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Value This with Brian and Leon
PO Box 482
Hope, NJ 07844
Include your name, address, phone number, and a brief description of your item. Send a photograph, if possible.

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This section includes some frequently asked questions from our callers. Look here before you ask us. We may have already given you the answer!

What kind of information does one need to provide for you to value an item?

Answer: Well, a good description is foremost-even if you don't know what the item is. Start with what it's made out of (wood, ceramic, metal, etc.), then go to shape, size, color, and any markings. If you know the history or how you got it, include that. Often that's enough to get us going. We'll all be on the same page when asking additional questions.

Are there different values for the same item?

Answer: Yes there are, depending on the function and purpose of an appraisal and the markets used to research price. Function means what one is going to do with the appraisal, like turn it in to the insurance company to be used for homeowner's insurance. Purpose is the value or cost that the appraiser seeks. It could be fair market, replacement, liquidation, or a number of things. One item can have different values.

Is a radio or television consultation a real appraisal?

Answer: Even though we give the best information possible, it is NOT an appraisal (neither is the information given out on The Antiques Roadshow). Remember that this is entertainment (or at least we hope it is). Real appraisals are usually written documents.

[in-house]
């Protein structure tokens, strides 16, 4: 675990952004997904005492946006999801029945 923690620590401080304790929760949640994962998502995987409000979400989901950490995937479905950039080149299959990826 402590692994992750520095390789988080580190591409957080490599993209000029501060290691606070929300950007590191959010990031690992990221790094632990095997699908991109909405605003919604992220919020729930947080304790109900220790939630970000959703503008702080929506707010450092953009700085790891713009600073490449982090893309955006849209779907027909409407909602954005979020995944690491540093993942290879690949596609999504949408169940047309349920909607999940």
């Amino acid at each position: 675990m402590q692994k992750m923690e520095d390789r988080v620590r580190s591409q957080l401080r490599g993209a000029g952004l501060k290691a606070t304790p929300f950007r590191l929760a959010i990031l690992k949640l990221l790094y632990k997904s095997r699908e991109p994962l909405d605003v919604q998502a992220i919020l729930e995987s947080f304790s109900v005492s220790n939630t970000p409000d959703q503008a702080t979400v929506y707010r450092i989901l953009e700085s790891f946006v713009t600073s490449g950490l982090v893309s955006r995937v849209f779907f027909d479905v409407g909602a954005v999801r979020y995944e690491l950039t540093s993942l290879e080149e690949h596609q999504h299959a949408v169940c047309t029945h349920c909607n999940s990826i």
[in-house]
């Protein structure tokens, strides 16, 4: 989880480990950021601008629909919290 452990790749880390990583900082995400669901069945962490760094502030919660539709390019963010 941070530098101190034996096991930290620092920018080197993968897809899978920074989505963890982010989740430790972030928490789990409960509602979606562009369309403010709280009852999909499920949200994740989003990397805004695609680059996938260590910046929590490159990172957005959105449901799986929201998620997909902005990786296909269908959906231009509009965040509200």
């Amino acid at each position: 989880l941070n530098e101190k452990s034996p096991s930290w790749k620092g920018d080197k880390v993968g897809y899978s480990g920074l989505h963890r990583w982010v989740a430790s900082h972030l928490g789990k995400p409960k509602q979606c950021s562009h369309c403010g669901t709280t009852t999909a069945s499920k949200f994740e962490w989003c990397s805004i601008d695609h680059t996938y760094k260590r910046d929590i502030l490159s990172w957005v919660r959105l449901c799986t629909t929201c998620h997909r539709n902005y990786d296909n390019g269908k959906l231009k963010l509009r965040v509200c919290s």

How long is an appraisal good for?

Answer: The "effective" date of an appraisal is the valuation date. It may be "good" for only a very short period of time. In insurance, most appraisals are good for 1-3 years, but it depends on whether the markets are changing. If they are, the prices may be valid for a very short period of time. >

Are appraisers licensed?

Answer: Personal property appraisers are not licensed. You must depend on the integrity, skill, and qualifications of the appraiser. Most belong to societies that will certify their members by testing them. Make sure your appraiser is certified or has undergone educational testing in appraisal methodology and practice.

Is an antique shop dealer an appraiser?

Answer: Not necessarily. They are in business to buy and sell, not appraise items. If they do appraise, make sure they are not involved in the buying or selling of the item. It may be a conflict of interest.

Can appraisers value anything?

Answer: No we can't, despite what we attempt to do on Value This! We all have specialties and use associates to help us in other areas. Brian is an historical document and autograph specialist. Leon is a generalist (little bit of everything). We can give you information that may need confirmation by a specialist or get you "on the road" to finding out your value. We often get stumped.

My item is marked Made in Japan. How old is it?

Answer: The marking of most items does not usually include or indicate age, except for English silver or gold. When an item is marked with the country of origin, however, it usually indicates the item was made after the 1890's. This was due to Tariff Acts enforced by our country. The words "Made in …" were usually placed on items from around 1920 to 1940. Otherwise it would just be marked Japan. So even if we don't know what the item is and have not seen it, we already know it probably is 60-80 years old.

We have a toy doll. How do we identify it?

Answer: It's all in the head! Almost all dolls, particularly "old" ones are marked on the backs of their head. Professional doll makers often sold just the heads and marked them for identification. (Bodies were not deemed as important.) The numbers may signify a mold number, a size, company, and country.